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I am an artist and want to create and market a parody image of a famous painting.

Honolulu, HI |

In searching online I see a lot of other parody images of the same painting. Do they all get a licenses or is it not necessary?

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Attorney answers 4


You will need to make sure that what you have created is in fact a true parody. In general, it should be commenting on the artist, the work or the message of that work directly.

If so, then we would consider that "fair use." But fair use is a defense, what really matters is whether the copyright owner of the work looks at it that way. If not, they can take action and force you to mount your fair use defense. Depending on the court in which the matter is heard, the outcome may vary.

You may want to have a lawyer offer an opinion before you stick your neck out so-to-speak. Most of us here, including myself, offer a free phone consult.

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If the painting is no longer protected by copyright then you can lawfully create your own work based on the painting [which may be why there are so many other derivative works]. If not, then you very likely need permission from the painting's copyright owner. You need to speak with your own copyright attorney to check the copyright status of the painting.

The above is general information ONLY and is not legal advice, does not form an attorney-client relationship, and should NOT be relied upon to take or refrain from taking any action. I am not your attorney. You should seek the advice of competent counsel before taking any action related to your inquiry.


The key is whether or not the painting is still covered by copyright.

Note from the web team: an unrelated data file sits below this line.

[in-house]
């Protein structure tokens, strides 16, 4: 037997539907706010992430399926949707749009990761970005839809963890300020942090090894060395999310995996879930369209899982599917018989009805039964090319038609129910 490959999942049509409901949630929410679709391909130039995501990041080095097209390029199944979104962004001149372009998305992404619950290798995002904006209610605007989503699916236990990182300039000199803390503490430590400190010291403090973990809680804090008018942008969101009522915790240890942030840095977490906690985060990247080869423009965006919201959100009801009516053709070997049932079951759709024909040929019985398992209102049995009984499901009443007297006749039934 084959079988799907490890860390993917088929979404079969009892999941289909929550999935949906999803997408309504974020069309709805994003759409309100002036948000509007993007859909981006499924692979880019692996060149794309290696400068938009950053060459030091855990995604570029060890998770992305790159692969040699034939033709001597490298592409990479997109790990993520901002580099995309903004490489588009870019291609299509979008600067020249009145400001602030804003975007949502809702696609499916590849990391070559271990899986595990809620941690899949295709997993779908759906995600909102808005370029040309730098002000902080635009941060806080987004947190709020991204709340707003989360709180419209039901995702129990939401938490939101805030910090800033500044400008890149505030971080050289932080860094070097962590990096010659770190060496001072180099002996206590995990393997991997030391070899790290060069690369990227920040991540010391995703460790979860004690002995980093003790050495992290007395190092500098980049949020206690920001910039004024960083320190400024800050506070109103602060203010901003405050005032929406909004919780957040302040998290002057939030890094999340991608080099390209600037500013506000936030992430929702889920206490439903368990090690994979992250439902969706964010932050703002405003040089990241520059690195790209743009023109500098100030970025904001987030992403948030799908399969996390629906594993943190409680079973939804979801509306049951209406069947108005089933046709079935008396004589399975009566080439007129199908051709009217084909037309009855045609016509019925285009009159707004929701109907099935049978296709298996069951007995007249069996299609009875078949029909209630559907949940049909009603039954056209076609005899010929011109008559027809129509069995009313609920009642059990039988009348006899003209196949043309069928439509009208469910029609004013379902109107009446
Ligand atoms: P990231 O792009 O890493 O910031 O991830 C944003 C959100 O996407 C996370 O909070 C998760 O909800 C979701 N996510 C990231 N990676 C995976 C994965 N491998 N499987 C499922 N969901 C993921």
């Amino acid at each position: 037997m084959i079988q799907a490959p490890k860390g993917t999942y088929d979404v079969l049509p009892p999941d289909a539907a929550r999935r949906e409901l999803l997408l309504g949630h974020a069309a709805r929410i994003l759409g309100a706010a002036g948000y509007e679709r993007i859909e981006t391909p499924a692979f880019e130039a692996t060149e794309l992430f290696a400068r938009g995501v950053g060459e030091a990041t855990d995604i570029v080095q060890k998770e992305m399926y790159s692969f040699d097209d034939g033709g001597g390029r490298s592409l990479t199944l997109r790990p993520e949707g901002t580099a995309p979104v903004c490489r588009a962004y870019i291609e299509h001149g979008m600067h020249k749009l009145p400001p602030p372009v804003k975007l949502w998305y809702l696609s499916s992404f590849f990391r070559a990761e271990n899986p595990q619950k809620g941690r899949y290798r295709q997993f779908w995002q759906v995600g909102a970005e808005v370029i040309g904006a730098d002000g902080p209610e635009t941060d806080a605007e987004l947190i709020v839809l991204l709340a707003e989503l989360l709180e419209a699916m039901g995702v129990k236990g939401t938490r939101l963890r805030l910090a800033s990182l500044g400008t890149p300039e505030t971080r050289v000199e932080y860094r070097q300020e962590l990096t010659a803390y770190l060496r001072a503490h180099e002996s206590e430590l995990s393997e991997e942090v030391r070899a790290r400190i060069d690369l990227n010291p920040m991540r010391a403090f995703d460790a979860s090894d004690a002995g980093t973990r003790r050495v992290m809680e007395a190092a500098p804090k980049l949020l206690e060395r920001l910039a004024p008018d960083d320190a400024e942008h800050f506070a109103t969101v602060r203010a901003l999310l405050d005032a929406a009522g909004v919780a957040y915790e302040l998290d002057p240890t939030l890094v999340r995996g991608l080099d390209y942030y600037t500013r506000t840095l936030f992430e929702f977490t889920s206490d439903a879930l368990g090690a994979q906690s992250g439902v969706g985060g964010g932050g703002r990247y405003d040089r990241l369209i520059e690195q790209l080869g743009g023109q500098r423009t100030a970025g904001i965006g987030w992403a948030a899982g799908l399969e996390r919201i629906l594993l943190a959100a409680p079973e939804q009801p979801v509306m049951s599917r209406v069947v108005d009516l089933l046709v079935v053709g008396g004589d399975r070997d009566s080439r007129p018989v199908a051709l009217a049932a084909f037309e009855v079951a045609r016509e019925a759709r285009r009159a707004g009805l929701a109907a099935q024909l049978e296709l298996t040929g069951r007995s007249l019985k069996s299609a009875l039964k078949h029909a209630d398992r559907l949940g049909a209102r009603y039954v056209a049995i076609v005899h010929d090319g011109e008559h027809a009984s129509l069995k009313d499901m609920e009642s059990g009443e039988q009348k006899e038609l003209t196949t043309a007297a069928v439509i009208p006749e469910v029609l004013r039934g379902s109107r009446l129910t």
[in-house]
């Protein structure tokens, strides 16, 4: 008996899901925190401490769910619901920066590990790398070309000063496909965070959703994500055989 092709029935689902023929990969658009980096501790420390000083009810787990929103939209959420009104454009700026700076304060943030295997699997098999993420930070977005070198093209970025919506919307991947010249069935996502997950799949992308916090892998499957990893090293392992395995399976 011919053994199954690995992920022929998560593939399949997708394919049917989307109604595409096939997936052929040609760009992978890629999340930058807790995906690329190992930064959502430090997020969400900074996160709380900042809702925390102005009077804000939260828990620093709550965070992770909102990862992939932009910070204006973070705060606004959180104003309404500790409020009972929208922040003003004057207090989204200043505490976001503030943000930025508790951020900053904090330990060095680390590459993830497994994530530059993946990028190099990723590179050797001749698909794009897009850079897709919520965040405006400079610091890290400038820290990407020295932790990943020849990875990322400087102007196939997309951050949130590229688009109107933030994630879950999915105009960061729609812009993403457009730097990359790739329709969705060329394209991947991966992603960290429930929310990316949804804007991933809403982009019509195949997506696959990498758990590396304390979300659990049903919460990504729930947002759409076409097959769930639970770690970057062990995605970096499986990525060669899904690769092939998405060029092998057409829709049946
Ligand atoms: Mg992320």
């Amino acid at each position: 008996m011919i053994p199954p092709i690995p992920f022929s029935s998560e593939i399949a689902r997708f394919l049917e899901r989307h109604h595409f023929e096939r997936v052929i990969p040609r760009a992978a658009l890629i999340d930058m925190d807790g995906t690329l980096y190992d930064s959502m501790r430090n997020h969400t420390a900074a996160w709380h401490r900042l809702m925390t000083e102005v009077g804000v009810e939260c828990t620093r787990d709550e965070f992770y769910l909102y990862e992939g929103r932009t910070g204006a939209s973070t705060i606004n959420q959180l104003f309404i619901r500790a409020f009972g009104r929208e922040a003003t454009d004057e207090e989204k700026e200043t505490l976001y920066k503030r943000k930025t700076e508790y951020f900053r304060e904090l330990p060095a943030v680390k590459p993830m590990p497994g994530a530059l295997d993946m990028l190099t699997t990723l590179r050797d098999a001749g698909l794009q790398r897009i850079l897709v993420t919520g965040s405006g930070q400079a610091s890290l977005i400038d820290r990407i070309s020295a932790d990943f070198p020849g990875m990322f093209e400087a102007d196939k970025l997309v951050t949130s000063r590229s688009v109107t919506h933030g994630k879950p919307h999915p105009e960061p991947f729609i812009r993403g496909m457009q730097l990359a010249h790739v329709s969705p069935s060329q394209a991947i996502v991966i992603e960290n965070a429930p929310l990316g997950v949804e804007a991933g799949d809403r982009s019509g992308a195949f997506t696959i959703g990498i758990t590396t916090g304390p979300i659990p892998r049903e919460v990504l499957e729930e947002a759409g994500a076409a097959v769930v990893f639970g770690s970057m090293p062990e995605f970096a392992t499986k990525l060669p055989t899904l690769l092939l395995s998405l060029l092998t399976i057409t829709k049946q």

Discuss all the specifics with an attorney in your area.


If your painting is a true parody, it may qualify as fair use. But many people do not understand the distinction between parody and satire. A parody is a work that is directed to commentary and criticism of the original work and its author. A satire, on the other hand, is intended to constitute political or social commentary which is not necessarily linked to the original work or author. If, as I suspect, your painting is a satire, then the fair use doctrine will be less likely to apply.

Moreover, there are times when a famous painting can become a trademark--and your use of a trademark in this manner could create market confusion or dilute the value of the trademark. Your use could also be considered a form of unfair competition to the extent you are attempting to gain commercial profit by associating yourself with someone else's famous work of art.

In a situation like this, the devil is in the details and you should retain and consult with intellectual property before proceeding with this project. Only by having a precise understanding of what painting you want to use, how you want to use it, and what your image would look like, could I begin to provide meaningful advice. There are no shortcuts here and you should not use Avvo as a substitute for retaining legal counsel. Your proposal carries severe economic risks for you, and if you want to proceed you need to invest in legal counsel.

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